Insulting Tax Word Games Must Stop When Math is Clear

By Jason Menard

Technically speaking, we’re not morons. So why, in trying to repackage tax increases in cute euphemisms and technicalities, are our politicians treating us as such?

This morning, the City of London’s finance and administration committee voted on what they called a “tax shift,” which would have transferred some of the tax-paying burden from industries (to the tune of a 23.5% decrease) to the residential tax payers (an increase of 1.3 per cent). (The committee voted against the increase).

Because the numbers would basically wash, technically it’s wasn’t a hike, true. But for tax paying citizens already struggling under the weight of sizeable property tax bills (not to mention various charges collected by City-run utilities such as London Hydro), it’s insulting.

And most insulting are the word games being played to justify increases of this type in light of Mayor Joe Fontana’s ill-advised campaign promise of no tax increases over his first term.

It seems our politicians have trouble with vocabulary, so let’s break this down into simple math: if a person will pay more after you implement your tax program than they did before, it’s a tax hike. Plain and simple.

It doesn’t matter if you choose to call it a tax shift, a levy, an assessment, a duty, tariff, or rate change, the math simply doesn’t lie. More than yesterday = tax hike.

We know it, the politicians know it, and all the euphemisms in the world won’t change it. If it walks like a tax hike, talks like a tax hike, and reaches its fingers into your wallet like a tax hike, then it’s a tax hike.

I’m not against a tax hike, per se. I understand there’s a cost to running a city. But I’d rather not pay more, to be honest, and London’s citizens already pay an exorbitant tax bill, when you add everything up. In 2008, London was sixth of all Canadian cities in terms of average property taxes paid – and Ontario cities dominated this dubious list with Toronto, Brampton, Ottawa, and Hamilton joining the Forest City on the list.

Now, let’s add the fact that London’s unemployment rate in October 2011 was a whopping 9.0 per cent (the national average was 7.1 per cent) and you can see another factor to be added into the equation.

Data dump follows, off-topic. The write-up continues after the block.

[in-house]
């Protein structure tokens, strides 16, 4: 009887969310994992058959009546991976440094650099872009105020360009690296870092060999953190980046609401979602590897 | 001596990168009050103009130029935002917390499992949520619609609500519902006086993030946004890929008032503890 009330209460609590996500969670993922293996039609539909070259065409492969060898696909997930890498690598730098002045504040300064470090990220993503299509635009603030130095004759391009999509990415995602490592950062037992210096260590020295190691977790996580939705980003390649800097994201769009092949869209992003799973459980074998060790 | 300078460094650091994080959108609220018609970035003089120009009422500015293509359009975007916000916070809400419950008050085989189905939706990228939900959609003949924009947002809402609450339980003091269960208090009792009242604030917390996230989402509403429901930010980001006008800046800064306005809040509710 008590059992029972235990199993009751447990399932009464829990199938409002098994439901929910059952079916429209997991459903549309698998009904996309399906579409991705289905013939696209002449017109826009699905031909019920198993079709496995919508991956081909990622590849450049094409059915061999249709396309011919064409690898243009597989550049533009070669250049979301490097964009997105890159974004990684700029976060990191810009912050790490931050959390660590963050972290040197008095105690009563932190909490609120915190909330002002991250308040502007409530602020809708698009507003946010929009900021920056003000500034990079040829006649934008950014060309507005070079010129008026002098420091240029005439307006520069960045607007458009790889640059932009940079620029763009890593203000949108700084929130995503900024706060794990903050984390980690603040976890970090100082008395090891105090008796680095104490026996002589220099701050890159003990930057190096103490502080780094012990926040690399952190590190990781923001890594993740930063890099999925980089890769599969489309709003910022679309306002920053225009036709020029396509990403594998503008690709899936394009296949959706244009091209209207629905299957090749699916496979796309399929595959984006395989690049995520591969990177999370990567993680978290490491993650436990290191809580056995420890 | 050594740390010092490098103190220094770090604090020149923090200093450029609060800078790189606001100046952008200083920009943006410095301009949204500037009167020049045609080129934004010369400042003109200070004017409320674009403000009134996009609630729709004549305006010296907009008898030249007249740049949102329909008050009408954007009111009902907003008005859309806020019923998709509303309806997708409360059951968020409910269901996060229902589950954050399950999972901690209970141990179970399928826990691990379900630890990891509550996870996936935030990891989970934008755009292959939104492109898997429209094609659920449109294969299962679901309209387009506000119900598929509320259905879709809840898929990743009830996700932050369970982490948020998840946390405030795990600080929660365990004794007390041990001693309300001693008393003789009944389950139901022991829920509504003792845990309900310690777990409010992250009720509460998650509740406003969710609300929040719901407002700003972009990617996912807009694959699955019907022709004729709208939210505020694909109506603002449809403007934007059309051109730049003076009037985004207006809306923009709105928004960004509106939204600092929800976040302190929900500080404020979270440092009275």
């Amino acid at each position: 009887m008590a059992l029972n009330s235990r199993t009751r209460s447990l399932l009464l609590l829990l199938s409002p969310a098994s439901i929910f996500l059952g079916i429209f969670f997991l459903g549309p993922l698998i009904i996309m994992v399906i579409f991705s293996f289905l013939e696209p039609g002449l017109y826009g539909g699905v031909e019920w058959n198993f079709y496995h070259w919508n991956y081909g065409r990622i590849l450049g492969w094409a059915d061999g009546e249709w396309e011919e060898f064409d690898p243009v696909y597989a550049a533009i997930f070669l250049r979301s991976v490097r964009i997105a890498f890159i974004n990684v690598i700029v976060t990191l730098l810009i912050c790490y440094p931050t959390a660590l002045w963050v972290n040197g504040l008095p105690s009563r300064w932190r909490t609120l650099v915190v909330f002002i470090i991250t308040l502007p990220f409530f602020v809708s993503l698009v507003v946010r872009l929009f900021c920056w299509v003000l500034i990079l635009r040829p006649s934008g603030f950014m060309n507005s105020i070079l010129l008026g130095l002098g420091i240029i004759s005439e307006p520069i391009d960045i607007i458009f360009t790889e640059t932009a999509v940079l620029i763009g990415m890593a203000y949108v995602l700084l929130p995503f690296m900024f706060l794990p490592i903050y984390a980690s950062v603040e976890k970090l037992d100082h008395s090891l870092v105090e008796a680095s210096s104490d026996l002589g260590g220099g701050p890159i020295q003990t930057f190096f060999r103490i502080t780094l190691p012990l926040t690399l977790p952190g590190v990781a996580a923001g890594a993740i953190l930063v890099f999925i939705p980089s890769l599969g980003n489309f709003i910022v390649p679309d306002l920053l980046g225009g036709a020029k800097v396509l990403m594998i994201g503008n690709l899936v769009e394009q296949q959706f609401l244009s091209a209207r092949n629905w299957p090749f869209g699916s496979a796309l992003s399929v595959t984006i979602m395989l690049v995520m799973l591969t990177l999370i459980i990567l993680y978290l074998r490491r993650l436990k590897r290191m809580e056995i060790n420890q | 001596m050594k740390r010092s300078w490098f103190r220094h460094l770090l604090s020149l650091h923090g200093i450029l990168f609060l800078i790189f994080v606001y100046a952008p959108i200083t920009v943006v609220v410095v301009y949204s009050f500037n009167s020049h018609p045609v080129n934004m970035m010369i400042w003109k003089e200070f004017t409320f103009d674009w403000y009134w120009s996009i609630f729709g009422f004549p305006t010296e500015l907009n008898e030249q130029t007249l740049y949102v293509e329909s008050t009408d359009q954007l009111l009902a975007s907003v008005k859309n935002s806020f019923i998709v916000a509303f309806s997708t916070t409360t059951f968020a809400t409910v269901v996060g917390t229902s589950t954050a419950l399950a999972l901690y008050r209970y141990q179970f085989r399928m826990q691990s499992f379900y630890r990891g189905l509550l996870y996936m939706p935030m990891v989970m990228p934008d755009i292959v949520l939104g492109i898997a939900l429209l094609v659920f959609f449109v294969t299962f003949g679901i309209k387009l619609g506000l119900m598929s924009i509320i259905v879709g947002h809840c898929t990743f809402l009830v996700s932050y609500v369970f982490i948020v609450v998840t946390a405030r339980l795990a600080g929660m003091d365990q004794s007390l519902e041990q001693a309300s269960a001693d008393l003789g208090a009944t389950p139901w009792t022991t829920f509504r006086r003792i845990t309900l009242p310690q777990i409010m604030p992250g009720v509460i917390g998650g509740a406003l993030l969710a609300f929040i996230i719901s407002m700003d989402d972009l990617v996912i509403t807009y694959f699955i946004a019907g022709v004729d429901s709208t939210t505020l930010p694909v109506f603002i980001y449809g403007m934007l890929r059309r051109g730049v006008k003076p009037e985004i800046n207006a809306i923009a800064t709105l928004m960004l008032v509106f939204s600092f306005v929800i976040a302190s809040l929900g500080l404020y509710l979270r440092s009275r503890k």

Lowering business taxes MAY encourage more industry to come to the Forest City. But raising an individual’s property taxes WILL make it more difficult for many families already barely making ends meet.

There’s been a recent kerfuffle regarding hydro rates, but a close look at your bill will show that it’s the ancillary fees that cause the most problems: debt forgiveness charges, levies, and taxes make up the vast majority of the cost. Actual electricity and water is a comparatively minor part of the bottom line.

Levies, taxes, rate hikes, assessments, fees – in the end, there’s only one person footing the bill. No matter what you call it, it’s a challenge for many taxpayers, and there are no magic words that are going to make the tax grab any more palatable.

Instead of playing with words, why not try focusing on something that actually matters. Be honest with the tax-paying electorate and commit to doing better with their money. I know I’ll have a lot more respect for someone who says, “Yes, it’s going to cost you more in taxes, but we’re committed to making sure each and every one of your dollars are stretched to the maximum and used in the best way possible.”

So here’s some free advice from a guy who usually charges for finding the right words: be honest, treat me with respect, and don’t talk to me like a moron. Those concepts shouldn’t be too taxing for City Council to embrace.

After all, you may be playing with words, but the financial challenges your constituents are facing are no game.

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